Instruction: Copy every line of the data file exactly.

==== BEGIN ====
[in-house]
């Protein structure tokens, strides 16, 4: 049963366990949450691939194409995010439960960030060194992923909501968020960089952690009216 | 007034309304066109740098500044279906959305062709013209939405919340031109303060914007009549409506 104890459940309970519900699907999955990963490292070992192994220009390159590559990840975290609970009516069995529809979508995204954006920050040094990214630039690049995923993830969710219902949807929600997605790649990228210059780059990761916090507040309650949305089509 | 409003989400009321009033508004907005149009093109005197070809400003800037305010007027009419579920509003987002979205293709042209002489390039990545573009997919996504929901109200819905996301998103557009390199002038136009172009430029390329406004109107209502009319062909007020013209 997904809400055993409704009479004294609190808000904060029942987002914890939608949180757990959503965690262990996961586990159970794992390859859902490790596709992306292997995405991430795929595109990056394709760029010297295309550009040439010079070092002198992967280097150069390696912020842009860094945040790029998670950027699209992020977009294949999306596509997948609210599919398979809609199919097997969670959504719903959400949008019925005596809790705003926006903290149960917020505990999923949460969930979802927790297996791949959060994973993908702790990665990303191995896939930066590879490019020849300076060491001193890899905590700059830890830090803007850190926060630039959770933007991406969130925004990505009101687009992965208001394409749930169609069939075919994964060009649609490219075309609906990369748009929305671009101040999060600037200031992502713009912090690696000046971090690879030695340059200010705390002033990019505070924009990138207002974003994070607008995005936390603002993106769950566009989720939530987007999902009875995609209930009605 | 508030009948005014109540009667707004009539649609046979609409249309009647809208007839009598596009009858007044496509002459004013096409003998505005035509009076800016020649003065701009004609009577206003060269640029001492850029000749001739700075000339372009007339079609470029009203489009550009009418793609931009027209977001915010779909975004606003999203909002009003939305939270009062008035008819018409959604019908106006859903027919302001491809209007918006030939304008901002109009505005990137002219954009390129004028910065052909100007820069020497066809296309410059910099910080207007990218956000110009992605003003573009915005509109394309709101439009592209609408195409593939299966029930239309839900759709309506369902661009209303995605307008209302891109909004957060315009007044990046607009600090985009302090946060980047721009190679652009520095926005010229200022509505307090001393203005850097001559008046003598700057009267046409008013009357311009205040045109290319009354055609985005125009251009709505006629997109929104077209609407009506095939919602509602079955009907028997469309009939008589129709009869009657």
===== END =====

[in-house]
């Protein structure tokens, strides 16, 4: 049963366990949450691939194409995010439960960030060194992923909501968020960089952690009216 | 007034309304066109740098500044279906959305062709013209939405919340031109303060914007009549409506 104890459940309970519900699907999955990963490292070992192994220009390159590559990840975290609970009516069995529809979508995204954006920050040094990214630039690049995923993830969710219902949807929600997605790649990228210059780059990761916090507040309650949305089509 | 409003989400009321009033508004907005149009093109005197070809400003800037305010007027009419579920509003987002979205293709042209002489390039990545573009997919996504929901109200819905996301998103557009390199002038136009172009430029390329406004109107209502009319062909007020013209 997904809400055993409704009479004294609190808000904060029942987002914890939608949180757990959503965690262990996961586990159970794992390859859902490790596709992306292997995405991430795929595109990056394709760029010297295309550009040439010079070092002198992967280097150069390696912020842009860094945040790029998670950027699209992020977009294949999306596509997948609210599919398979809609199919097997969670959504719903959400949008019925005596809790705003926006903290149960917020505990999923949460969930979802927790297996791949959060994973993908702790990665990303191995896939930066590879490019020849300076060491001193890899905590700059830890830090803007850190926060630039959770933007991406969130925004990505009101687009992965208001394409749930169609069939075919994964060009649609490219075309609906990369748009929305671009101040999060600037200031992502713009912090690696000046971090690879030695340059200010705390002033990019505070924009990138207002974003994070607008995005936390603002993106769950566009989720939530987007999902009875995609209930009605 | 508030009948005014109540009667707004009539649609046979609409249309009647809208007839009598596009009858007044496509002459004013096409003998505005035509009076800016020649003065701009004609009577206003060269640029001492850029000749001739700075000339372009007339079609470029009203489009550009009418793609931009027209977001915010779909975004606003999203909002009003939305939270009062008035008819018409959604019908106006859903027919302001491809209007918006030939304008901002109009505005990137002219954009390129004028910065052909100007820069020497066809296309410059910099910080207007990218956000110009992605003003573009915005509109394309709101439009592209609408195409593939299966029930239309839900759709309506369902661009209303995605307008209302891109909004957060315009007044990046607009600090985009302090946060980047721009190679652009520095926005010229200022509505307090001393203005850097001559008046003598700057009267046409008013009357311009205040045109290319009354055609985005125009251009709505006629997109929104077209609407009506095939919602509602079955009907028997469309009939008589129709009869009657």